Saturday, January 22, 2011

Romantic Living Room...Romantic Kitchen

romantic kitchenromantic kitchen
Romantic Living RoomRomantic Living Room

MIMI READ: Sometimes a piece of furniture has so much presence that it looks best by itself, with nothing but air around it. Is that why you isolated this gorgeous table on the loggia of this guesthouse?

ERIN MARTIN: It's a 17th-century French monastery table made of slate and cast iron—and it took me a year of looking all over the world to find it. It fits so beautifully with the style of the house, the bronze railings, and those handmade tiles. A room with a view like that needs only a lid and a shoe, something to cap it and something to ground it. After I found that great, simple iron chandelier, the space needed only a nice little Manolo Blahnik.

Please pinpoint that extraordinary view.

It's in St. Helena in the Napa Valley of California. You're looking out at rows of lavender, lots of roses, vineyards, meadows, and rolling hills. You feel like you are in the clouds in heaven. You can't see any other houses.

Who's your client?

An amazing woman, very involved in the arts, who adopted two children and had four of her own. They're all grown. She lives alone and wanted a place for her children and grandbabies when they visit. She loves France and wanted it to be a French country-style guesthouse.

You're known for being one of the few young designers who's following in the footsteps of Ron Mann and the late Michael Taylor, the legendary designers who helped create the so-called California look in the 1970s. They used generously overscale furnishings and lots of neutral colors, making for a certain relaxed opulence. You're also known for taking old architectural fragments and converting them into tables, lamps, and other things.

Nowadays you can walk into any house and name every big showroom where they got every single piece of furniture. So we use old things or make our own. I like to be creative and take things out of context. In the living room, there are Italian Renaissance giltwood pillars that were turned into lamps. We took antique Venetian doors and now they fold over to expose the television. We had a lot of fun making the drapes from an old blue theater curtain we bought in Lyons, which is famous for its silk; we joined panels of it with panels of a creamy Great Plains linen from Holly Hunt.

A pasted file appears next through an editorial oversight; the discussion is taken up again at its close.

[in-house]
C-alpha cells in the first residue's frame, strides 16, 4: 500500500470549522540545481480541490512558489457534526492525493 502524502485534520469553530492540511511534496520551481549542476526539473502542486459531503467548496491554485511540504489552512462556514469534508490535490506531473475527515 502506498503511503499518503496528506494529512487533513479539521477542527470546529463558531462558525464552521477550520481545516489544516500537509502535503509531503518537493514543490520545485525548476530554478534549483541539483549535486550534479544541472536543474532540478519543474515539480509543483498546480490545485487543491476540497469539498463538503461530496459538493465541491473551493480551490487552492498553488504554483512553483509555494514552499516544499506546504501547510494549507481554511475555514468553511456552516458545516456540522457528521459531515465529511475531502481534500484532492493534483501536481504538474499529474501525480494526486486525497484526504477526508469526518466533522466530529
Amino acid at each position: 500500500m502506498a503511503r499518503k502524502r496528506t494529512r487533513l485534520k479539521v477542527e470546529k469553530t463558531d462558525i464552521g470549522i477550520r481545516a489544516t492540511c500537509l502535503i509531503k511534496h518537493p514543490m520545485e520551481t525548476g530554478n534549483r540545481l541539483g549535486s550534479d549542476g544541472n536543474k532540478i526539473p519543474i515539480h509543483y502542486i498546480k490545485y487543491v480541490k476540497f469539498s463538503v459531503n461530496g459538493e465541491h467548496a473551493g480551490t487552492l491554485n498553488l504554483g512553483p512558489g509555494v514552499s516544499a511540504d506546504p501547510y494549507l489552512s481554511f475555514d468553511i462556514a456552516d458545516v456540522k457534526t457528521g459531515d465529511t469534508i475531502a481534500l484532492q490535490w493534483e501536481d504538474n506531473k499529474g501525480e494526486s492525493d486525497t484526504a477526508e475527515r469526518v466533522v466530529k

The kitchen is beyond charming. I love that extraordinary decorative painting on the walls and across the ceiling.

Michael Duté, a San Francisco artist, did the painting. The design was completely his idea. He's so talented that I just left him alone and let him paint. He based it on patterns in Swedish classical rococo interiors, but it's also suggestive of blue and white china, which is perfect for a kitchen. He was just going to paint the ceiling, but the client and I loved it so much we suggested he do the walls. It makes the room strongly romantic, and isn't wine country all about romance?

What are those wall tiles?

They're Middle Eastern—Tunisian, probably. I lived in Morocco and Israel, so I'm very inspired by things from that area.

What's your favorite thing about the kitchen?

Decoratively speaking, the room has a lot going on, but it's still very peaceful. There's pattern on the tile, the ceiling, the walls, the drawers, the doors and accoutrements, but with all of that, it still has a very clean, classic feeling. Here's what I think—jeans should be blue, tennis outfits should be white, tuxedos should be black, and kitchens should look clean and classic.

In color and in feeling, the blue and white dining room flows right out of the kitchen. And though your color palette isn't neutrals here, you're exhibiting the California look again—good-sized pieces, but not many of them.

You just don't need that much, especially in a room with that much architecture where the walls are solid stone. I love the simplicity of the old Spanish walnut table. It has history, great patina, great marks and dings. The client found the hutch in France, and had no clue if it would fit, but it's perfect in size and scale. We made the fire screen out of an old French garden gate I bought while I was in Montpelier, France. I had to drag to it back to Napa!

What color and texture are the walls in the master bedroom?

Throughout the house, we used a lot of plaster with integral color and different finishes. It added a ton of character. In this bedroom, it's powder blue, the client's favorite color.

Why did you use a settee at the foot of the bed?

As long as it doesn't mess with the feet of a six-feet six-inch man, I like things at the ends of beds. It makes me feel cozy, protected, and warm. In this case, I thought a settee in sky blue linen would be perfect, because it faces a marvelous view. The view out of that bedroom door will make you believe there's nothing wrong in the world. It's like a piece of art. We call it the kissing lookout.

Who designed the prehistoric pizza oven on the dining terrace? It's so sculptural. I've never seen one remotely like it.

The architect. He based it on ancient rural storage structures that still stand in Provence. To go with the primitive mood, we had designed weathered wood cabinets with ropes for pulls. As for the iron chairs out there, they were made by a man that the client stopped on the freeway because she saw metal furniture in the back of his truck. I like them because they're low, big and you can hang towels on them.

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